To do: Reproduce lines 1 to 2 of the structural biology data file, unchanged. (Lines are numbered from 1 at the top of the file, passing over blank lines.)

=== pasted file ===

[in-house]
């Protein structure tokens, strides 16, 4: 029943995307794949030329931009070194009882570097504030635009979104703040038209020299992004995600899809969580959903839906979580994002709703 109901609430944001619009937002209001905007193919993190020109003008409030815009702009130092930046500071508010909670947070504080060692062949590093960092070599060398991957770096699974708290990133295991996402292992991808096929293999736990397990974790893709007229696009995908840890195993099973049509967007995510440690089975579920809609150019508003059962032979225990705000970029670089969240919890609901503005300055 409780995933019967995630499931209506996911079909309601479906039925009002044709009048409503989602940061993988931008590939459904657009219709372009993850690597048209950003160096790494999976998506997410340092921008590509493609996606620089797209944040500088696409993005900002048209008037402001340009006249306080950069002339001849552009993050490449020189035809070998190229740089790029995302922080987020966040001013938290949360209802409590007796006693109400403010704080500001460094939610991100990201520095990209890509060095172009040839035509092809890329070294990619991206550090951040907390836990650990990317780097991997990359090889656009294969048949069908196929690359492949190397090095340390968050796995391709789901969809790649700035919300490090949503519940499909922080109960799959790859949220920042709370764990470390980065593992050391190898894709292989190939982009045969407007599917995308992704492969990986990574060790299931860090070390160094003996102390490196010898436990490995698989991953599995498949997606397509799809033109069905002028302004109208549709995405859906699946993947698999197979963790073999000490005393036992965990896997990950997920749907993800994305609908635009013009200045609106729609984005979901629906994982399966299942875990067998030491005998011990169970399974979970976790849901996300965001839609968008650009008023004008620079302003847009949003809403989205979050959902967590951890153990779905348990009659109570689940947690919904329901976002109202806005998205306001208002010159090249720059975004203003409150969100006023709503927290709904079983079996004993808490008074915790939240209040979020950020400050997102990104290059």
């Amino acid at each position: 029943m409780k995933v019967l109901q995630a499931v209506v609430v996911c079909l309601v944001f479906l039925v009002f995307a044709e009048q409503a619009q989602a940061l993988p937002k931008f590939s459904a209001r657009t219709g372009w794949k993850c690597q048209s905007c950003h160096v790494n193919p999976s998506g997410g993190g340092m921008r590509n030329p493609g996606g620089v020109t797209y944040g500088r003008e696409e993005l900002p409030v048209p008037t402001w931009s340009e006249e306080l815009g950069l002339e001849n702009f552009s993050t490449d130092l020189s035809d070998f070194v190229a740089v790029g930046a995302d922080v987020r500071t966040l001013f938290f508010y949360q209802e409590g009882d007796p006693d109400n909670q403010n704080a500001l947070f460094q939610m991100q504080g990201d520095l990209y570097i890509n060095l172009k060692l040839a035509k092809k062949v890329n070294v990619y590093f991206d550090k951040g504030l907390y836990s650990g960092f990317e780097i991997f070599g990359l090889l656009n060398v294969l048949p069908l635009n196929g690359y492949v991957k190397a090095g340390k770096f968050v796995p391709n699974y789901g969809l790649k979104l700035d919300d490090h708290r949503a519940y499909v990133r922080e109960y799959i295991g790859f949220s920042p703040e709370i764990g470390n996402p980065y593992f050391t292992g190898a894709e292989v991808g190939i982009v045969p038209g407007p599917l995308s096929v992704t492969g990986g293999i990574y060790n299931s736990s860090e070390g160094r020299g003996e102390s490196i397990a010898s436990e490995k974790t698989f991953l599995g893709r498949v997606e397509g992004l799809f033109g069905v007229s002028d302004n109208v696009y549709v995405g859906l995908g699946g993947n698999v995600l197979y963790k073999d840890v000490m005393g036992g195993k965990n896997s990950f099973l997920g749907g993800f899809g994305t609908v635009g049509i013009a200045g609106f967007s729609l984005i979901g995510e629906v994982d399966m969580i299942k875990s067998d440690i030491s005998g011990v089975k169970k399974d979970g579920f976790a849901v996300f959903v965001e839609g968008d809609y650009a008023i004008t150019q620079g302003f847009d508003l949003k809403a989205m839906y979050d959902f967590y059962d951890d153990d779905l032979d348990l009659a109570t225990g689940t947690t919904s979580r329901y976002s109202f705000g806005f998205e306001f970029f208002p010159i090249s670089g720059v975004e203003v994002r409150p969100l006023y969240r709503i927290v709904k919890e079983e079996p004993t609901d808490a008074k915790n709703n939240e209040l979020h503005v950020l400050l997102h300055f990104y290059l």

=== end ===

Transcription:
[in-house]
């Protein structure tokens, strides 16, 4: 029943995307794949030329931009070194009882570097504030635009979104703040038209020299992004995600899809969580959903839906979580994002709703 109901609430944001619009937002209001905007193919993190020109003008409030815009702009130092930046500071508010909670947070504080060692062949590093960092070599060398991957770096699974708290990133295991996402292992991808096929293999736990397990974790893709007229696009995908840890195993099973049509967007995510440690089975579920809609150019508003059962032979225990705000970029670089969240919890609901503005300055 409780995933019967995630499931209506996911079909309601479906039925009002044709009048409503989602940061993988931008590939459904657009219709372009993850690597048209950003160096790494999976998506997410340092921008590509493609996606620089797209944040500088696409993005900002048209008037402001340009006249306080950069002339001849552009993050490449020189035809070998190229740089790029995302922080987020966040001013938290949360209802409590007796006693109400403010704080500001460094939610991100990201520095990209890509060095172009040839035509092809890329070294990619991206550090951040907390836990650990990317780097991997990359090889656009294969048949069908196929690359492949190397090095340390968050796995391709789901969809790649700035919300490090949503519940499909922080109960799959790859949220920042709370764990470390980065593992050391190898894709292989190939982009045969407007599917995308992704492969990986990574060790299931860090070390160094003996102390490196010898436990490995698989991953599995498949997606397509799809033109069905002028302004109208549709995405859906699946993947698999197979963790073999000490005393036992965990896997990950997920749907993800994305609908635009013009200045609106729609984005979901629906994982399966299942875990067998030491005998011990169970399974979970976790849901996300965001839609968008650009008023004008620079302003847009949003809403989205979050959902967590951890153990779905348990009659109570689940947690919904329901976002109202806005998205306001208002010159090249720059975004203003409150969100006023709503927290709904079983079996004993808490008074915790939240209040979020950020400050997102990104290059």